Iron IIA slag-tempered pottery in the Negev Highlands, Israel

Mario A.S. Martin, Adi Eliyahu-Behar, Michael Anenburg, Yuval Goren, Israel Finkelstein

Research output: Contribution to journalArticlepeer-review

19 Scopus citations

Abstract

The article presents results of a petrographic investigation of pottery from Iron IIA settlements in the Negev Highlands in southern Israel. It focuses on a group of almost exclusively handmade wares that are tempered with crushed slag. The polarizing and electron microscopes explicitly identify these inclusions as copper smelting slag. Based on the slag as well as certain rock inclusions, the slag-tempered wares can be sourced to the copper districts in the Wadi Arabah, and hence for the first time provide a link between the Negev Highlands and the Arabah copper production centers in the period under review. More specifically, they demonstrate direct involvement of at least part of the pastoral-nomadic Negev Highlands population in the copper extraction system.

Original languageEnglish
Pages (from-to)3777-3792
Number of pages16
JournalJournal of Archaeological Science
Volume40
Issue number10
DOIs
StatePublished - Oct 2013
Externally publishedYes

Bibliographical note

Funding Information:
This study was funded by the European Research Council under the European Community's Seventh Framework Program (FP7/2007–2013)/ERC grant agreement no. 229418 . We would like to thank the Israel Antiquities Authority for permission to sample the Negev Highlands pottery. Special thanks go to Lily Singer-Avitz, Erez Ben-Yosef, Mark Iserlis, Myrna Pollak and Na‘ama Yahalom-Mack (Institute of Archaeology at Tel Aviv University, Israel); Steven Weiner and Ruth Shahack-Gross (Kimmel Center for Archaeological Science, Weizmann Institute of Science, Israel); Yoav Avni, Rani Calvo, Naomi Porat and Amir Sandler (Geological Survey Israel); Yaron Katzir (Geological and Environmental Sciences, Ben-Gurion University of the Negev, Israel); Anat Cohen-Weinberger (Israel Antiquities Authority); and David Ben-Shlomo (Institute of Archaeology, Hebrew University of Jerusalem, Israel). All of them contributed to this paper on various levels. Ceramic thin sections were prepared in the Laboratory for Comparative Microarchaeology at Tel Aviv University and in the Kimmel Center for Archaeological Science. Samples examined in the reflected light and scanning electron microscopes were prepared at the Kimmel Center for Archaeological Science.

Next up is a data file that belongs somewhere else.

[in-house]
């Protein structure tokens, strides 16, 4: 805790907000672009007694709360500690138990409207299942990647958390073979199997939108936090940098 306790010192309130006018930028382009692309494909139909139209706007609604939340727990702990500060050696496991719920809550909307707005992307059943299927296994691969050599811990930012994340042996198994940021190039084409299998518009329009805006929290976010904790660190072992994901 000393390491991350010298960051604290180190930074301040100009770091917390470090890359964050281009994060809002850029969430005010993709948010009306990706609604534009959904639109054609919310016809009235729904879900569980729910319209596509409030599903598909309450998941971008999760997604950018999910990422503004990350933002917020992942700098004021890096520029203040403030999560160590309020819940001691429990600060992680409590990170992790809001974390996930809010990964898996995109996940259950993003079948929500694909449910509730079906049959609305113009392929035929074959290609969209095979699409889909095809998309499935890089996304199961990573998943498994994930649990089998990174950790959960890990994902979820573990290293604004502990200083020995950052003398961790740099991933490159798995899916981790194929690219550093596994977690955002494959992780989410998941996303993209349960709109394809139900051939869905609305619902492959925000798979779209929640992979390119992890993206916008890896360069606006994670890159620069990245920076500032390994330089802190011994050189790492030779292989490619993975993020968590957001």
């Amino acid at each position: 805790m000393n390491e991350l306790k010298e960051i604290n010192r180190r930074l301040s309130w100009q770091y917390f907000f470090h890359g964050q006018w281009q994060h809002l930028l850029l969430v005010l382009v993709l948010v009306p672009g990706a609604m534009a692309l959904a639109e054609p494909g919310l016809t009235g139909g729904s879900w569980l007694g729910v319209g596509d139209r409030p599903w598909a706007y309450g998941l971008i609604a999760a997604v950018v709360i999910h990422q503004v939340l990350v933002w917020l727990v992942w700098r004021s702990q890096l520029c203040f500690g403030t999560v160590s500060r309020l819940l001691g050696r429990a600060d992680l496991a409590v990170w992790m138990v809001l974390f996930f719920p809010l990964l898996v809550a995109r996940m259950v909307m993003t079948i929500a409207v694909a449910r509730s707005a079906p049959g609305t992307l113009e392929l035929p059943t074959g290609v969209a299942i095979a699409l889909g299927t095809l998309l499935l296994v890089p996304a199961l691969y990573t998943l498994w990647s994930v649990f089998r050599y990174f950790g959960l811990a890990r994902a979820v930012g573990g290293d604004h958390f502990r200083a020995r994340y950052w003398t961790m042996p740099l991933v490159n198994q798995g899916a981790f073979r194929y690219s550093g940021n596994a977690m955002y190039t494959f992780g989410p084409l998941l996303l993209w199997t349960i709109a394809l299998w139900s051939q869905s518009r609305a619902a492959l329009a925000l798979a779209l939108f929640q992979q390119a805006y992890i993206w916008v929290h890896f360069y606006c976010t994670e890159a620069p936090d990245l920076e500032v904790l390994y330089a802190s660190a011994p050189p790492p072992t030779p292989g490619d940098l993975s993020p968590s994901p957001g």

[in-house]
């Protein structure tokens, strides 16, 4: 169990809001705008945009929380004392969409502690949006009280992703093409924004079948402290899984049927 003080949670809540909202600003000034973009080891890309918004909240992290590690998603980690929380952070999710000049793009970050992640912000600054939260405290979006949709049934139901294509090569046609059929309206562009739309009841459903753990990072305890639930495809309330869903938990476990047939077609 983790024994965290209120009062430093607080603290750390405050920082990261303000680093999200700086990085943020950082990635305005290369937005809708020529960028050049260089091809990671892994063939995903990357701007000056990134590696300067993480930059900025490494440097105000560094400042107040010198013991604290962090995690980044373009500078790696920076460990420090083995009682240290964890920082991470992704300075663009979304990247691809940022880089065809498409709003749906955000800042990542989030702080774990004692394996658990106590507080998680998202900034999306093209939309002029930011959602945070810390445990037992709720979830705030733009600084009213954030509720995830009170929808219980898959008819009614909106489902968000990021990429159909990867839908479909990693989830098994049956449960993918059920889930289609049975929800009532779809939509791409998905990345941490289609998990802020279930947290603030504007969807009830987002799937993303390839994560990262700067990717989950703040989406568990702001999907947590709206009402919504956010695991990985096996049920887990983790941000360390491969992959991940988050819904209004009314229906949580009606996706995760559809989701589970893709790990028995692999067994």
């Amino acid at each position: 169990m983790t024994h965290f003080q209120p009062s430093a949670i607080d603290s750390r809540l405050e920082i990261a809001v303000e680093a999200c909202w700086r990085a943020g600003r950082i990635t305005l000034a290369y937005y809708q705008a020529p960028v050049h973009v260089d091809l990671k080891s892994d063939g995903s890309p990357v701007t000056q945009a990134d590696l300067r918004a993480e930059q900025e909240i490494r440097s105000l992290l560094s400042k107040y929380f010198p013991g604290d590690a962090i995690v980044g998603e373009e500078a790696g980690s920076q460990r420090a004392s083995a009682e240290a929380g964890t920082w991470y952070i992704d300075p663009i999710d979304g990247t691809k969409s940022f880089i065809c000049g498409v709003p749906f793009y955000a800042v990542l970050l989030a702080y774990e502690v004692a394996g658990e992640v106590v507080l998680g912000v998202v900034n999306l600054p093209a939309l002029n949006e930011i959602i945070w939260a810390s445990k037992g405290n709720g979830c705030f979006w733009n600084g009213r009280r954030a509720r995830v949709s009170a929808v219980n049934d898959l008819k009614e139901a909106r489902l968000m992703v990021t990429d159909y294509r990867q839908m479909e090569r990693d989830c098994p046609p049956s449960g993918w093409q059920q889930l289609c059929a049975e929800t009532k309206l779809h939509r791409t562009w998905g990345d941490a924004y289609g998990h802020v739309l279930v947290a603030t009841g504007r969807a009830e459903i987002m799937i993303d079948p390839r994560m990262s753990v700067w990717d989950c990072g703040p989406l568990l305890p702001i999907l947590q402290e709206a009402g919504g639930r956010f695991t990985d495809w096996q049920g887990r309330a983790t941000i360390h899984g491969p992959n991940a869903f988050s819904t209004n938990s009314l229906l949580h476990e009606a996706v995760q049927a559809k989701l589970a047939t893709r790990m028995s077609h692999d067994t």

Funding

This study was funded by the European Research Council under the European Community's Seventh Framework Program (FP7/2007–2013)/ERC grant agreement no. 229418 . We would like to thank the Israel Antiquities Authority for permission to sample the Negev Highlands pottery. Special thanks go to Lily Singer-Avitz, Erez Ben-Yosef, Mark Iserlis, Myrna Pollak and Na‘ama Yahalom-Mack (Institute of Archaeology at Tel Aviv University, Israel); Steven Weiner and Ruth Shahack-Gross (Kimmel Center for Archaeological Science, Weizmann Institute of Science, Israel); Yoav Avni, Rani Calvo, Naomi Porat and Amir Sandler (Geological Survey Israel); Yaron Katzir (Geological and Environmental Sciences, Ben-Gurion University of the Negev, Israel); Anat Cohen-Weinberger (Israel Antiquities Authority); and David Ben-Shlomo (Institute of Archaeology, Hebrew University of Jerusalem, Israel). All of them contributed to this paper on various levels. Ceramic thin sections were prepared in the Laboratory for Comparative Microarchaeology at Tel Aviv University and in the Kimmel Center for Archaeological Science. Samples examined in the reflected light and scanning electron microscopes were prepared at the Kimmel Center for Archaeological Science.

FundersFunder number
Seventh Framework Programme229418
European Research Council

    Keywords

    • Copper smelting slag
    • Faynan
    • Iron IIA
    • Negebite pottery
    • Negev Highlands
    • Slag-tempered pottery
    • Wadi Arabah

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